Surge of discount airlines making Canada’s pilot shortage worse: experts
By Amanda Stephenson
With their promise of cheaper fares and no unnecessary frills, a flurry of so-called “discount airlines” have burst onto the Canadian scene in the last few years.
But experts say the low-cost airline model is exacerbating an already existing pilot shortage that could become an even bigger problem for this country’s aviation industry in the years to come.
Start-up discount airlines — such as Edmonton-based Flair Airlines, Calgary-based Lynx, and WestJet subsidiary Swoop — have been rapidly expanding across Canada since the COVID-19 pandemic, gambling that there’s enough pent-up demand from budget-conscious travellers to support additional capacity.
While each operates slightly differently, the basic premise of a low-cost airline is that travellers receive stripped-down service in exchange for low basic fares. Things like carry-on and checked bags, snacks and beverages, and cancellation protection are all considered extras and must be paid for separately.
The jury is still out on which, if any, of these upstart airlines will survive in a crowded field. However, experts say the rapid proliferation of new flights and routes is putting pressure on the aviation labour market — including for pilots.
“If I have a new airline that starts up with 10 airplanes, I theoretically need about 200 pilots,” said Mike Doiron, president of Moncton, N.B.-based Doiron Aviation Consulting.
“And getting new pilots trained doesn’t happen overnight, even though the demand for pilots has skyrocketed.”
Shortage brewing for years
A pilot shortage has been brewing in Canada for years, based on a variety of factors including an aging workforce, pandemic-related layoffs and early retirements, and spiraling training costs. (Becoming a commercial pilot can now cost upwards of $100,000, discouraging some young people from entering the profession, experts say).
Last week, vacation airline Sunwing blamed its spate of holiday season flight disruptions and cancellations in part on a pilot shortage, telling the federal transport committee that the government’s decision to deny the airline’s recent application to hire 63 temporary foreign workers (TFW) for pilot roles impacted its ability to deliver service.
Tim Perry — president of the Canadian division of the Air Line Pilots Association, the union that represents pilots at a number of Canadian airlines, including WestJet and Transat (but not Sunwing) — said that argument is “absurd.”
He said he doesn’t believe any Canadian airline that compensates its pilots appropriately should need to hire TFWs.
However, Perry said there are real labour challenges in the aviation industry. He said flight schools, northern and regional airlines in particular are struggling to recruit certified pilots, in part because new carriers are hiring pilots who otherwise would have gone to work at some of these smaller operators. And because discount carriers don’t pay as well as Air Canada or WestJet, lower-cost airlines also struggle with retention.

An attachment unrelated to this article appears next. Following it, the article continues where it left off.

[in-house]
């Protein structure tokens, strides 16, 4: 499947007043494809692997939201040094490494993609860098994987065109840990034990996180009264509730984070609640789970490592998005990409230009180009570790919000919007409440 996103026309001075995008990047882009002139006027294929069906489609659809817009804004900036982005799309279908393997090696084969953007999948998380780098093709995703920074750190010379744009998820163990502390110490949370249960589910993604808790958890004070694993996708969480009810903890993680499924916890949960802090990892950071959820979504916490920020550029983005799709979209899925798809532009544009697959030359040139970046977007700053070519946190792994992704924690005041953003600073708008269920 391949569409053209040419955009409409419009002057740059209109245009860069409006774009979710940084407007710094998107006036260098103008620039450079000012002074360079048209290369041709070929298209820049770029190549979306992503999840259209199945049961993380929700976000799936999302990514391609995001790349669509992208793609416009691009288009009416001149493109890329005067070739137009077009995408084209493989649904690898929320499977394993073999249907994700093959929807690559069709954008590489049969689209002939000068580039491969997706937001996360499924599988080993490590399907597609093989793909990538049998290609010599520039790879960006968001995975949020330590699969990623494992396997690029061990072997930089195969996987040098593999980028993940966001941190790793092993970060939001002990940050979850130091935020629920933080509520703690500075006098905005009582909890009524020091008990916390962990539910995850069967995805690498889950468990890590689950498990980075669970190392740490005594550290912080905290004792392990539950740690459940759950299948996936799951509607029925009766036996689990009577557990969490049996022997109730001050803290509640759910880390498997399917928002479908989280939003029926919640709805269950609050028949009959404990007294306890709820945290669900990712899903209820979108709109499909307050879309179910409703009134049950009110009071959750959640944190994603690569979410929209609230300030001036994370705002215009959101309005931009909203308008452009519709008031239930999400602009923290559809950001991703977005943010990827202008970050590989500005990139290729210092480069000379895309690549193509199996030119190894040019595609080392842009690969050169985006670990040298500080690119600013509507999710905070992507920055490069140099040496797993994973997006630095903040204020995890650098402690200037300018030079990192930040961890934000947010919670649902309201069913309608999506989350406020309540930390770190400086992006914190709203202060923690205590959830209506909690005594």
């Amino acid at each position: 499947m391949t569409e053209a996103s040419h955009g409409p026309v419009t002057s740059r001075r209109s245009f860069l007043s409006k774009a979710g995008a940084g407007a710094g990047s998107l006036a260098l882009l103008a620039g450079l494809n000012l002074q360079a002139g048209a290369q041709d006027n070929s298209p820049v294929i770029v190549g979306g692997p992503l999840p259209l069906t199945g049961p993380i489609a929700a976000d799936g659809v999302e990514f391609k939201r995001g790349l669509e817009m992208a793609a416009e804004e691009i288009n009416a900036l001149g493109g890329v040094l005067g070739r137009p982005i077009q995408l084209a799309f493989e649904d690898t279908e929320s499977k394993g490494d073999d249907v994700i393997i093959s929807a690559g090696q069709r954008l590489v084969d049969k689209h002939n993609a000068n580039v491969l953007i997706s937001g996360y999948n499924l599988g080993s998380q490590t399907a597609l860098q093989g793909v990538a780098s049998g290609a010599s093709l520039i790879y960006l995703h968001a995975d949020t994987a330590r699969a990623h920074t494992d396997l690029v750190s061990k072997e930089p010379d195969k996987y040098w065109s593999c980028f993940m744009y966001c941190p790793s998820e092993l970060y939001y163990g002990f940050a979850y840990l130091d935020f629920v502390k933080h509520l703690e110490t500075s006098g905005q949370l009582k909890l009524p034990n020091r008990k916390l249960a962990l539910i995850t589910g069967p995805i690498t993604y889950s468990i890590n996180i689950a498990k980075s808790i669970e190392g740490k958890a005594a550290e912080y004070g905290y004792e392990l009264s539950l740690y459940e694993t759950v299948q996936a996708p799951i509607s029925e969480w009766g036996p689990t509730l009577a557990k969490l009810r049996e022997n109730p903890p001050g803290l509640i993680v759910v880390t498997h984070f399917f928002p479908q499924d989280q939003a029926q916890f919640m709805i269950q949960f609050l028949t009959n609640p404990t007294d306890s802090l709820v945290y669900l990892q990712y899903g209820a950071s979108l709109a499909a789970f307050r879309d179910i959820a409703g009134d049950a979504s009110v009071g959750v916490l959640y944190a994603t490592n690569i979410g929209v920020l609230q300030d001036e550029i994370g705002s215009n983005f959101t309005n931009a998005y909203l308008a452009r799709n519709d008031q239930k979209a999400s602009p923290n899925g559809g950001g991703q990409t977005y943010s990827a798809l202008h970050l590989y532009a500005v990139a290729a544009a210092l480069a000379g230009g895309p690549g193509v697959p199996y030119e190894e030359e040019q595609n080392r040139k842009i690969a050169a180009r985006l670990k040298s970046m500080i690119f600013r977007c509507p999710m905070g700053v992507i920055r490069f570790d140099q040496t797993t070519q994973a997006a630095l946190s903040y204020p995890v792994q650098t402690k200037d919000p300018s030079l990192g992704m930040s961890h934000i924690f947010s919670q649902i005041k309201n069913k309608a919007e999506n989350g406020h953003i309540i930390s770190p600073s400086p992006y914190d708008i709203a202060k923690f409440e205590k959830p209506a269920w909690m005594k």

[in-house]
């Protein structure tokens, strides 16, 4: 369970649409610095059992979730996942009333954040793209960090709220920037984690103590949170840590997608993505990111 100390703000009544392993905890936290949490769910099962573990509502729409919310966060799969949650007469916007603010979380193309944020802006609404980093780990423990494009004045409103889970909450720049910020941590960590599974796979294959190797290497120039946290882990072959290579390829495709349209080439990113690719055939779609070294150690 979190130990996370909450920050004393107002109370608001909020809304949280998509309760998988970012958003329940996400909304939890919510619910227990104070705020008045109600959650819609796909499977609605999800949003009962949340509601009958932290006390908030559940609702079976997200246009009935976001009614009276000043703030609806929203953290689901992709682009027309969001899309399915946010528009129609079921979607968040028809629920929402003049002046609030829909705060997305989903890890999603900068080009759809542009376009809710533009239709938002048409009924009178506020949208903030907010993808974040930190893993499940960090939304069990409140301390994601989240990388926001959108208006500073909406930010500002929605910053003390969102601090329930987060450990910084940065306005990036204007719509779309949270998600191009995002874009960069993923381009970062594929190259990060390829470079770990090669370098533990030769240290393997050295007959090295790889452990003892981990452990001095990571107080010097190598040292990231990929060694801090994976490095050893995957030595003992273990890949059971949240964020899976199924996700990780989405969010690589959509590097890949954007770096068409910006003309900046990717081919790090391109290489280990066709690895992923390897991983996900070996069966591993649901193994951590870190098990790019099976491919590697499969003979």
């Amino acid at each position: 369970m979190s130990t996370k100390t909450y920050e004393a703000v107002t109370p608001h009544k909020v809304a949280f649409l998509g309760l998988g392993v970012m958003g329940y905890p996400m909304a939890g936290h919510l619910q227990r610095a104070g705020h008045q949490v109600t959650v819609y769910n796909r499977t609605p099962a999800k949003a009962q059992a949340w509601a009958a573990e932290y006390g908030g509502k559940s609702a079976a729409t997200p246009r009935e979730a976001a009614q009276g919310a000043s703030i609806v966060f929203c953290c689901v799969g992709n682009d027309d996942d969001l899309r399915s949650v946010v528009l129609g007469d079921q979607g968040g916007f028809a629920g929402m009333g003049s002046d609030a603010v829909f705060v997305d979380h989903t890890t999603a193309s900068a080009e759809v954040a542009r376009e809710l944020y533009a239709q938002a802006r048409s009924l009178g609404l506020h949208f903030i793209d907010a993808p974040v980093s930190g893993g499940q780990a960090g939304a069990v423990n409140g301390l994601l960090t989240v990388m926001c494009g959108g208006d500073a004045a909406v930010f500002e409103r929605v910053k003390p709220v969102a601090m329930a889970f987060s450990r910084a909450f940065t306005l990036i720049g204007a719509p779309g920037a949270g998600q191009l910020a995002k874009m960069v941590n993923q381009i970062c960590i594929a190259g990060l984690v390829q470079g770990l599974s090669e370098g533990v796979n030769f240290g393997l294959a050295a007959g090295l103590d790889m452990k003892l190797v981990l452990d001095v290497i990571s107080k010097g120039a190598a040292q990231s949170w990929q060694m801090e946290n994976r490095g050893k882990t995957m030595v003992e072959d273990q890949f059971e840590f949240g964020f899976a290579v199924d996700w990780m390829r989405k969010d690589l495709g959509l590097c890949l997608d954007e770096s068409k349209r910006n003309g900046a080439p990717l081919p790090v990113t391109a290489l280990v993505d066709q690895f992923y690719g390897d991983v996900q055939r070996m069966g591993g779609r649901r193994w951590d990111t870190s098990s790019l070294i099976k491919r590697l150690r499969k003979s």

“They are introducing a ton of capacity onto the market, at low cost, and it’s added to the draw on pilots,” Perry said.
“But those entry level jobs (at discount carriers) historically have not been career destinations. So those airlines end up with a higher training burden per unit of productive flying.”
None of the airlines contacted by The Canadian Press were willing to speak about the current state of the pilot labour market, nor was the National Airlines Council of Canada industry group.
7,300 additional pilots needed by 2025
But a 2018 report by the Canadian Council for Aviation and Aerospace said that a third of flight operators in this country at that time cited pilots as their biggest skills shortage. The report said the need for experienced pilots is beginning to outpace the available national supply, and projected the industry will need an additional 7,300 pilots by 2025.
“There’s only maybe 15,000 to 20,000 pilots in the entire system right now, so that’s a pretty significant number,” Doiron said.
He added that some small airlines are already lowering their hiring standards — reducing the amount of flying hours they would normally require a pilot to have, or considering applicants who don’t have university degrees — in order to be competitive in the labour market.
While pilots will always have to meet the minimum training requirements set by Transport Canada, Doiron said, a worsening pilot shortage in future will mean less experience in the cockpit. In addition, he said, it could lead to a long-term increase in the number of flight disruptions and cancellations travellers experience as airlines struggle with scheduling and labour.
“The shortage of qualified, experienced personnel is really going to put the whole industry upside down for the next little while,” Doiron said.
“I’m glad I’m not running an airline right now, because it’s going to be a tough five to 10 years, I would suggest.”
Among the startup airlines that have added capacity since the COVID-19 pandemic are Flair Airlines, which has expanded aggressively to serve more than 30 destinations in Canada, the U.S. and Mexico; Lynx, which says it will be offering 5,292 seats per week to and from the United States from its Toronto and Calgary hubs as of February; and Canada Jetlines, which launched in September with twice weekly flights between Toronto and Calgary.
Toronto-based Porter Airlines is also launching new routes, and says it has up to 100 new aircraft on order which will give it the ability to operate across Canada, the U.S., Mexico, and the Caribbean.
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